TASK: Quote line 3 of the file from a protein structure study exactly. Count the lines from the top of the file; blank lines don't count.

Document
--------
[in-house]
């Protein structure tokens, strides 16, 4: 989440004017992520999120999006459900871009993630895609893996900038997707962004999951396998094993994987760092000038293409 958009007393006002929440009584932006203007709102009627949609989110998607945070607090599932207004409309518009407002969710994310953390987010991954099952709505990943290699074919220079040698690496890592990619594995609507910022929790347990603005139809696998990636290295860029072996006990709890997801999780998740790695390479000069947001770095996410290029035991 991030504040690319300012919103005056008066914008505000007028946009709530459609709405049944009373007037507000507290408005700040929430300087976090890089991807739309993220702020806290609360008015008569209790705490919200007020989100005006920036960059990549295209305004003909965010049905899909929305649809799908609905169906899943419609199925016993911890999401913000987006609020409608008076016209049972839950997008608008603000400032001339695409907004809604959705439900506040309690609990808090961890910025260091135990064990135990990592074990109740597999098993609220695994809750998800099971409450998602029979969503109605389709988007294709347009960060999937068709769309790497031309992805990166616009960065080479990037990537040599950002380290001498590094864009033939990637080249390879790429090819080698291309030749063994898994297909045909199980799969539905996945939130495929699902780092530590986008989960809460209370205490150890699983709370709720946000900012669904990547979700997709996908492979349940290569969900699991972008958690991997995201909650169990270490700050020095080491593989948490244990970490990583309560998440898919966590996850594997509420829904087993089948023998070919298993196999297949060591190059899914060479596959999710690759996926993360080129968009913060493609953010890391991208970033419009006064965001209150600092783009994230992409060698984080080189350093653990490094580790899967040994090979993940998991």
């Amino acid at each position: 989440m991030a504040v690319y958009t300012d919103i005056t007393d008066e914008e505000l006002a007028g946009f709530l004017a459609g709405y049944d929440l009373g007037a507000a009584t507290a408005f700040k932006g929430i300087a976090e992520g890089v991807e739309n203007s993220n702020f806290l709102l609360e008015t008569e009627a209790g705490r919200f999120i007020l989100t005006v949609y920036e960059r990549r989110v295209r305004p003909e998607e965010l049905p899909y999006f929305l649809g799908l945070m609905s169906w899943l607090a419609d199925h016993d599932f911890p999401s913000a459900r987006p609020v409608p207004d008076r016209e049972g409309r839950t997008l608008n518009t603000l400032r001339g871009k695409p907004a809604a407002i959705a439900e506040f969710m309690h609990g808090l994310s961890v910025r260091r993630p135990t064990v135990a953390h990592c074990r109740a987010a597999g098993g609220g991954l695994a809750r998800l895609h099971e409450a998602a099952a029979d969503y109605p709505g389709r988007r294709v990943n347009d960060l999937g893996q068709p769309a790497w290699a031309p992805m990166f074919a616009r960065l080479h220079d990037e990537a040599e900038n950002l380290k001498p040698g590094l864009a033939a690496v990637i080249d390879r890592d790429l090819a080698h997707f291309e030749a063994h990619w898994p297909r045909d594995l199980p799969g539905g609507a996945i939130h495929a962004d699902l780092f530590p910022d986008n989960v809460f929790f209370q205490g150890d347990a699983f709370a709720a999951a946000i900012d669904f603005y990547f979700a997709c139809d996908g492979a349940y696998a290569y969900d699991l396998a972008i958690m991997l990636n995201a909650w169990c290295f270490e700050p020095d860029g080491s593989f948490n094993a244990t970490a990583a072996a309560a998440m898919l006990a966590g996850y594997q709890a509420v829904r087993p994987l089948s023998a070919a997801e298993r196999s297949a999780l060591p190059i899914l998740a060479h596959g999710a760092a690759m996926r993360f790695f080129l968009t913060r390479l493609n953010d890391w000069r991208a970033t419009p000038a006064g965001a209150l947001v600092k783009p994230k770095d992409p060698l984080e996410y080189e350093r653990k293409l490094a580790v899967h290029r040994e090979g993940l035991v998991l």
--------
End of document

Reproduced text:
């Amino acid at each position: 989440m991030a504040v690319y958009t300012d919103i005056t007393d008066e914008e505000l006002a007028g946009f709530l004017a459609g709405y049944d929440l009373g007037a507000a009584t507290a408005f700040k932006g929430i300087a976090e992520g890089v991807e739309n203007s993220n702020f806290l709102l609360e008015t008569e009627a209790g705490r919200f999120i007020l989100t005006v949609y920036e960059r990549r989110v295209r305004p003909e998607e965010l049905p899909y999006f929305l649809g799908l945070m609905s169906w899943l607090a419609d199925h016993d599932f911890p999401s913000a459900r987006p609020v409608p207004d008076r016209e049972g409309r839950t997008l608008n518009t603000l400032r001339g871009k695409p907004a809604a407002i959705a439900e506040f969710m309690h609990g808090l994310s961890v910025r260091r993630p135990t064990v135990a953390h990592c074990r109740a987010a597999g098993g609220g991954l695994a809750r998800l895609h099971e409450a998602a099952a029979d969503y109605p709505g389709r988007r294709v990943n347009d960060l999937g893996q068709p769309a790497w290699a031309p992805m990166f074919a616009r960065l080479h220079d990037e990537a040599e900038n950002l380290k001498p040698g590094l864009a033939a690496v990637i080249d390879r890592d790429l090819a080698h997707f291309e030749a063994h990619w898994p297909r045909d594995l199980p799969g539905g609507a996945i939130h495929a962004d699902l780092f530590p910022d986008n989960v809460f929790f209370q205490g150890d347990a699983f709370a709720a999951a946000i900012d669904f603005y990547f979700a997709c139809d996908g492979a349940y696998a290569y969900d699991l396998a972008i958690m991997l990636n995201a909650w169990c290295f270490e700050p020095d860029g080491s593989f948490n094993a244990t970490a990583a072996a309560a998440m898919l006990a966590g996850y594997q709890a509420v829904r087993p994987l089948s023998a070919a997801e298993r196999s297949a999780l060591p190059i899914l998740a060479h596959g999710a760092a690759m996926r993360f790695f080129l968009t913060r390479l493609n953010d890391w000069r991208a970033t419009p000038a006064g965001a209150l947001v600092k783009p994230k770095d992409p060698l984080e996410y080189e350093r653990k293409l490094a580790v899967h290029r040994e090979g993940l035991v998991l």